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I'm trying to determine if the following sets are countable: (a) $\mathbb{Z}^{[0,1]}, (b) [0,1]^{\mathbb{Z}}, (c) \mathbb{Z}^{\mathbb{Z}}$, (d) the set given by functions $f:\mathbb{Z}\to\mathbb{R}$ such that $f(n)\neq0$ only for finitely $n$ (otherwise zero), (e) the set given by functions $f:\mathbb{Z}\to\mathbb{Z}$ such that $f(n)\neq0$ only for finitely $n$ (otherwise zero).

Here $Y^X$ denotes the set of all function from $X$ to $Y$. I've seen similar question that involves $\{0,1\}$ instead of $[0,1]$, I'm not sure how to proceed if I have the last case (I'm considering the possibility that the question is wrong, wouldn't imply that question 1 and 2 are uncountable just because $[0,1]$ is uncountable?).

Is there a theorem that states "If $f:X\to Y$ and $X$ or $Y$ is uncountable then $Y^{X}$ is uncountable"?

For (a) I'm tempted to say uncountable but I haven't found a way to write a proof that looks good.

Still, I believe I could prove that $Z^{[0,1]}$ is uncountable also by proving that $\mathbb{Z_+}^{\{0,1\}}$ is uncountable because $\mathbb{Z_+}^{\{0,1\}} \subset \mathbb{Z}^{[0,1]}$. To do this I repeat Cantor's argument: if $\mathbb{Z_+}^{\{0,1\}}$ is countable then we can have a list $\{f_1,f_2\}$ with every function, but defining $f(n)= 0$ (if $f_n(n)=1)$ and $f(n)=1$ (if $f(n(n)=0)$ we have a that $f$ is not in the list; I believe this would probe (b).

For (c), since $Z^{[0,1]} \subset Z^{\mathbb{Z}}$ can I conclude $Z^{\mathbb{Z}}$ uncountable?.

Can I conclude (d) uncountable because $\mathbb{R}$ uncountable?. Another argument may be the following: If countable we have a list $\{f_1,f_2,f_3,\dots\}$ of functions, now define $f(n) = a_1.a_2a_3a_3\dots$ where $a_n= 0$ if nth term of the decimal expression of $f_n(n)$ is not $0$ and $1$ otherwise; would this construct a function that is not in the former set and finish the proof?.

For (e) maybe I can split $\mathbb{Z}$ considering $\mathbb{Z}=\mathbb{Z_{-}}\cup{\{0\}}\cup\mathbb{Z_+}$ and prove that each one is countable. I'm not sure yet what to do, should I consider all the cases, this is, $f:Z_+\to Z_+, f:Z_+\to Z_{-}$, etc?.

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Is there a theorem that states "If $f:X\to Y$ and $X$ or $Y$ is uncountable then $Y^X$ is uncountable"?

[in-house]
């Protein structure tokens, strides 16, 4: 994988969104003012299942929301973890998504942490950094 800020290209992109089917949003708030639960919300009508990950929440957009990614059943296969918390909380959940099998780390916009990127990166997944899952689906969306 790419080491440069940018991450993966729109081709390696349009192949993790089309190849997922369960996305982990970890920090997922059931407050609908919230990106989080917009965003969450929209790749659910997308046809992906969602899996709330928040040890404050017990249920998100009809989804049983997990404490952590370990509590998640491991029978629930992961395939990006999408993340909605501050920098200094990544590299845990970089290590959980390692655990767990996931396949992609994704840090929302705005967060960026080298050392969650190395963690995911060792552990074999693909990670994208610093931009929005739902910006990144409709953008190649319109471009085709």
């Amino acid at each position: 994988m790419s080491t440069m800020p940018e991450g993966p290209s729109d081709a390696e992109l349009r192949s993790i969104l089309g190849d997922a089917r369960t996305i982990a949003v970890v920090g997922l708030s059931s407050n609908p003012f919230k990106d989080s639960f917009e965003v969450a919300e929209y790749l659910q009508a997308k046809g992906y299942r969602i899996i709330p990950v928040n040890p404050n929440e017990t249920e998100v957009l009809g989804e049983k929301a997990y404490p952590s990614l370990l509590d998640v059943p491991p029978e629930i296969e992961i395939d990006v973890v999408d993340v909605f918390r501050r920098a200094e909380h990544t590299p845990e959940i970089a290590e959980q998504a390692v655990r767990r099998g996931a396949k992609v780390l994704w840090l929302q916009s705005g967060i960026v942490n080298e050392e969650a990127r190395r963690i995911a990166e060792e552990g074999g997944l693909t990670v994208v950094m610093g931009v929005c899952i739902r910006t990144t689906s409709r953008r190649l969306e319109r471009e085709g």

I don't see what role $f$ plays here, but yes, it is true that if $|X| \ge 2$ and $Y$ is non-empty, then $|X^Y| \ge |X|$ and $|X^Y| \ge |Y|$.

To see that $|X^Y| \ge |X|$, we have the functions $\{f_{\alpha}:Y \to X\}_{\alpha \in X}$ defined by $f_\alpha(y) = \alpha$ for all $y \in Y$. Each $f_\alpha$ is a distinct element of $X^Y$ (because $Y$ is non-empty), and the cardinality of $\{f_\alpha\}$ is the same as the cardinality of $X$.

To see that $|X^Y| \ge |Y|$, choose any distinct $x_0,x_1 \in X$ (we can do this because $|X| \ge 2$), and define the functions $\{f_{\beta}:Y \to X\}_{\beta \in Y}$ by:

$f_\beta(\beta) = x_0$
$f_\beta(y) = x_1$ if $y \ne \beta$

Each $f_\beta$ is a distinct element of $X^Y$, and the cardinality of $\{f_\beta\}$ is the same as the cardinality of $Y$.

To prove the stronger result that $|X^Y|$ is strictly greater than $|Y|$, you can use Cantor's diagonal argument.

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For (a), suppose towards contradiction the set is countable, and write it out as $f_1, f_2, f_3, \ldots : [0,1] \to \mathbb{Z}$. Define $f:[0,1]\to \mathbb{Z}$ by $f(1/n) = f_n(1/n)+1$ and $f(x)=0 $ if $x\neq 1/n$ for some $n$.

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  • $\begingroup$ What are you trying to show with this example? $\endgroup$ – TonyK Apr 7 '14 at 18:56
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    $\begingroup$ That if we list $\{f_1,f_2,f_3,\dots\}$ assuming $f$ countable the function aboves give a function that is not included in the list, then (a) is uncountable. $\endgroup$ – balaya Apr 7 '14 at 19:00
  • $\begingroup$ Yes, OK! Why don't you edit your answer to make that clear? I was baffled. $\endgroup$ – TonyK Apr 7 '14 at 19:04
  • $\begingroup$ I don't see how the new function is necessarily different from every $f_i$. $\endgroup$ – Cure Apr 10 '14 at 19:43
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d: Uncountable: $\{(f: \mathrm{Z} \rightarrow \mathrm{R}, 0 \mapsto x, z \mapsto 0 \text{ for $z \neq 0$}) | x \in \mathrm{R} \} \cong \mathrm{R}$.

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  • $\begingroup$ Could you explain a little further? $\endgroup$ – Cure Apr 7 '14 at 20:16
  • $\begingroup$ @Dante: TonyKs answer is very nice, no real need to improve this one. $\endgroup$ – Keba Apr 7 '14 at 22:15
  • $\begingroup$ Thank you Keba! But my answer only applies to cases (a) and (b). $\endgroup$ – TonyK Apr 7 '14 at 23:40
  • $\begingroup$ Also, if I change $\mathbb{Z}$ by $\mathbb{R}$ in balaya's answer, doesn't that prove (d) uncountable?. $\endgroup$ – Cure Apr 7 '14 at 23:49

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